While driving, have you ever been in a situation where a thought came along and you found yourself fully engaged with that thought, having possibly evolved it into many other webs of stories? Suddenly you realize that you’ve missed your exit ramp. Or worse, that you’ve gotten yourself into an accident!
How about the time when you had decided to go to bed but rather than falling asleep, you thought of something you had been concerned about. The worrying consumed your mind like an uninvited guest who had decided to overstay. As you tossed and turned, you knew a restful night’s sleep was not going to happen. The next morning, you woke up tired. Despite your will, you could not concentrate at work and wished you were in bed instead. In the meantime, that concern of yours still remained unresolved.
When the mind wanders, it’s usually to a past event, filling you with regret or sadness, or to a future event, filling you with worry and concern. More often, it could simply be a thought that plays in our heads like a broken record, quite boring and repetitive. A Harvard study shows that the average person spends 47% of their time with their minds wandering. This means that almost half of our lives are spent somewhere else other than in the present moment! This study further asserts that a wandering mind is an unhappy mind because it engages in past events or future events that have not happened or may never happen – creating negative emotions.
To be here now, is the only time to be happy.
Many traditions teach that the only time to live is in the present moment. That the experience of being here now is the only opportunity to be truly happy. But how does one cultivate the habit of being present?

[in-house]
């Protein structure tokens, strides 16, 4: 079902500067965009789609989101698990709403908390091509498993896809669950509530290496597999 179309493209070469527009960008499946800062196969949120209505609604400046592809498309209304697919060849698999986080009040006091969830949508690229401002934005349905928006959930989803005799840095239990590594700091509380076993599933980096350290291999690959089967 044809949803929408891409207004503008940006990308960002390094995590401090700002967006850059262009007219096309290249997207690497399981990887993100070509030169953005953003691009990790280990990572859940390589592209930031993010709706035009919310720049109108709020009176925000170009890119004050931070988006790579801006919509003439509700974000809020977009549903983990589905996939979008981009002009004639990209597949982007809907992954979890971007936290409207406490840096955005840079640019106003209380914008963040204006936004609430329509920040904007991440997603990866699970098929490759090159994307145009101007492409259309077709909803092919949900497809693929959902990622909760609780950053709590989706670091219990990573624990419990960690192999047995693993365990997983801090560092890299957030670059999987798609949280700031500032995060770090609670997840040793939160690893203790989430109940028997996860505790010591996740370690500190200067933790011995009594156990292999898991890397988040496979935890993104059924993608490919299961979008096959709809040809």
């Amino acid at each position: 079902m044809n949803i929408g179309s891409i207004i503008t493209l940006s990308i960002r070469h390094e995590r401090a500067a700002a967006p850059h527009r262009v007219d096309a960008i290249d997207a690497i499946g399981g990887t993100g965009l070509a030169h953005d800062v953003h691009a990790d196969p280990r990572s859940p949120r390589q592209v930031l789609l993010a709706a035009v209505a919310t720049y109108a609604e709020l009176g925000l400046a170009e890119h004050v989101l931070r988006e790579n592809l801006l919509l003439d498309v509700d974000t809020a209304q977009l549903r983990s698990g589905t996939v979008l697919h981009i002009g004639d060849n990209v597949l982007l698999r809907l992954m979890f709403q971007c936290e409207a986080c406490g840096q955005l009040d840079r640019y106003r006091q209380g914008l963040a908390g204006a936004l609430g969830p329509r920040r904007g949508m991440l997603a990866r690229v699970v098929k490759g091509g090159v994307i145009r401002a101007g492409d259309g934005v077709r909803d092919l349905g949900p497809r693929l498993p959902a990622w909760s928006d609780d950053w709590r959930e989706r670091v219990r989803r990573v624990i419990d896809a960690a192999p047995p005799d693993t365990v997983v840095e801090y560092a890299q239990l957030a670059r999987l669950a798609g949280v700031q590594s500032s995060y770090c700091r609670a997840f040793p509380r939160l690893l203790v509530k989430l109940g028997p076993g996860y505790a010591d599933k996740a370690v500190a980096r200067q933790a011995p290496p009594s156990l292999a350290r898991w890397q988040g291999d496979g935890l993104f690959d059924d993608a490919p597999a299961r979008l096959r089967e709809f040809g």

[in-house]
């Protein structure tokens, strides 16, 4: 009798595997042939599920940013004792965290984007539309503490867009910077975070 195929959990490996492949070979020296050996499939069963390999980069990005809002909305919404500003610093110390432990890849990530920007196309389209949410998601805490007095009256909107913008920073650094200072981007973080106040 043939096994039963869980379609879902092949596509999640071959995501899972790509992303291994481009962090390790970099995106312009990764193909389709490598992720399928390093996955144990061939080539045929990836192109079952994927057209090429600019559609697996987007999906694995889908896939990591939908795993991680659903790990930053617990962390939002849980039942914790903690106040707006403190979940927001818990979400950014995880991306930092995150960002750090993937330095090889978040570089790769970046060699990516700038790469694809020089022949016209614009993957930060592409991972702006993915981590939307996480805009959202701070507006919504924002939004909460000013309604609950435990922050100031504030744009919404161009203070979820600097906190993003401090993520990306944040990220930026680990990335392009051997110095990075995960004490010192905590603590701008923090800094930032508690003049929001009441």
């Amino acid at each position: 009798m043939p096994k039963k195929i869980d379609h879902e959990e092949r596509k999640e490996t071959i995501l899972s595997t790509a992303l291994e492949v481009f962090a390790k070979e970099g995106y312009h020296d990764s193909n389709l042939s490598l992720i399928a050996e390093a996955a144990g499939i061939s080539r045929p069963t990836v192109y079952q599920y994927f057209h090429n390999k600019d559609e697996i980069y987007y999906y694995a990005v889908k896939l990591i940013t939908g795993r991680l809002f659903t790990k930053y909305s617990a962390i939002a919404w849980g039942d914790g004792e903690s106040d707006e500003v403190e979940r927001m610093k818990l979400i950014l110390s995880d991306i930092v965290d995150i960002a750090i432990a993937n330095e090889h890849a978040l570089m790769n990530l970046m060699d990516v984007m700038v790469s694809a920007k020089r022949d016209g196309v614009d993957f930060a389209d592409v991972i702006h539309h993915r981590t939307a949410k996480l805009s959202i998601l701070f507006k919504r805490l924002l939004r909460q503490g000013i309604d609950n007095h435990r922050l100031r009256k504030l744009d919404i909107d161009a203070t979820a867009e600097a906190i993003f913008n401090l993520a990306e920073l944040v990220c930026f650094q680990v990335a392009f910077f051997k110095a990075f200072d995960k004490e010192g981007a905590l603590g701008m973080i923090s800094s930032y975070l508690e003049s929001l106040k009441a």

Know that being present is inherent within us. Just watch how babies or young toddlers fully engage in the present moment. A toddler would marvel at a flower, curiously smelling its fragrance and feeling its petal’s texture. When walking in the park, a toddler would slow down to intimately appreciate the grass, how it feels to crawl and play in nature’s carpet (as opposed to an adult, who would rather speed up and get going). That toddler used to be us. Somehow, in some point in our lives, we have moved away from anything but being present.
Being present is inherent within us.
To renew mindfulness of the present moment, there are three things I learned from Brother David Steindahl-Rast, a Benedictine monk, who gives a very simple formula:
Stop. Create stop signs in our lives to simply pause and slow down. When we rush, we inevitably becomes less aware of the present moment.
Look. As we slow down, we look inward and feel our breath. Notice if it’s deep and slow, allowing both body and mind to relax. Realize that our breath is a gift. We have not done anything to earn it and yet, we have been gifted this breath at this moment.
Go. As with any gift, it is upon us to be grateful. We go and seize the opportunity to be grateful for this present moment… for this breath, for this second, for this life.
One sure path to happiness is gratitude. It is only in the present moment where we can express gratitude. “It is not happiness that makes us grateful, it is gratefulness that makes us happy,” Brother Steindahl-Rast says.
Cultivating the habit of being present is not rocket science. Being present provides the opportunity to be happy, by simply being grateful. Simple does not mean easy. Easy becomes easy, the more we practice. Every second we breathe, we are given an opportunity to seize.
How about starting this very second?